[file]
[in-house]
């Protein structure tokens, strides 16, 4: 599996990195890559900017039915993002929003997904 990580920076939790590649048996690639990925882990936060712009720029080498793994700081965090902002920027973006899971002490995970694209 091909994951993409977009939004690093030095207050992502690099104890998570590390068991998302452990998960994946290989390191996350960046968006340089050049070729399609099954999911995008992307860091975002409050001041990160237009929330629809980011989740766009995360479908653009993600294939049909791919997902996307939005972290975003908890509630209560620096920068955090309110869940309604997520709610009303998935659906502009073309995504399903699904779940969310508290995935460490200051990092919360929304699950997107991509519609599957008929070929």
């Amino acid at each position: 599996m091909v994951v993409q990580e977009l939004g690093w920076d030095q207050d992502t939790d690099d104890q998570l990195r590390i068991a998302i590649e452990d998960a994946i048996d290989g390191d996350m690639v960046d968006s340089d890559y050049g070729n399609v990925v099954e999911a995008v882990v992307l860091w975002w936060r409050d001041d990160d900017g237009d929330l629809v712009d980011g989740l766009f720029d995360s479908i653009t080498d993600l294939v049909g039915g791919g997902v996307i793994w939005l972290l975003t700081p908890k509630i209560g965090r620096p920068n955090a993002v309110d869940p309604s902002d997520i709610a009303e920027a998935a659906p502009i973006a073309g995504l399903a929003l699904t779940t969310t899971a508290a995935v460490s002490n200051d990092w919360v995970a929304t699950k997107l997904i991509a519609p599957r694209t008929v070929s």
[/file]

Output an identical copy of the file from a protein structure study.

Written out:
[in-house]
């Protein structure tokens, strides 16, 4: 599996990195890559900017039915993002929003997904 990580920076939790590649048996690639990925882990936060712009720029080498793994700081965090902002920027973006899971002490995970694209 091909994951993409977009939004690093030095207050992502690099104890998570590390068991998302452990998960994946290989390191996350960046968006340089050049070729399609099954999911995008992307860091975002409050001041990160237009929330629809980011989740766009995360479908653009993600294939049909791919997902996307939005972290975003908890509630209560620096920068955090309110869940309604997520709610009303998935659906502009073309995504399903699904779940969310508290995935460490200051990092919360929304699950997107991509519609599957008929070929």
């Amino acid at each position: 599996m091909v994951v993409q990580e977009l939004g690093w920076d030095q207050d992502t939790d690099d104890q998570l990195r590390i068991a998302i590649e452990d998960a994946i048996d290989g390191d996350m690639v960046d968006s340089d890559y050049g070729n399609v990925v099954e999911a995008v882990v992307l860091w975002w936060r409050d001041d990160d900017g237009d929330l629809v712009d980011g989740l766009f720029d995360s479908i653009t080498d993600l294939v049909g039915g791919g997902v996307i793994w939005l972290l975003t700081p908890k509630i209560g965090r620096p920068n955090a993002v309110d869940p309604s902002d997520i709610a009303e920027a998935a659906p502009i973006a073309g995504l399903a929003l699904t779940t969310t899971a508290a995935v460490s002490n200051d990092w919360v995970a929304t699950k997107l997904i991509a519609p599957r694209t008929v070929s």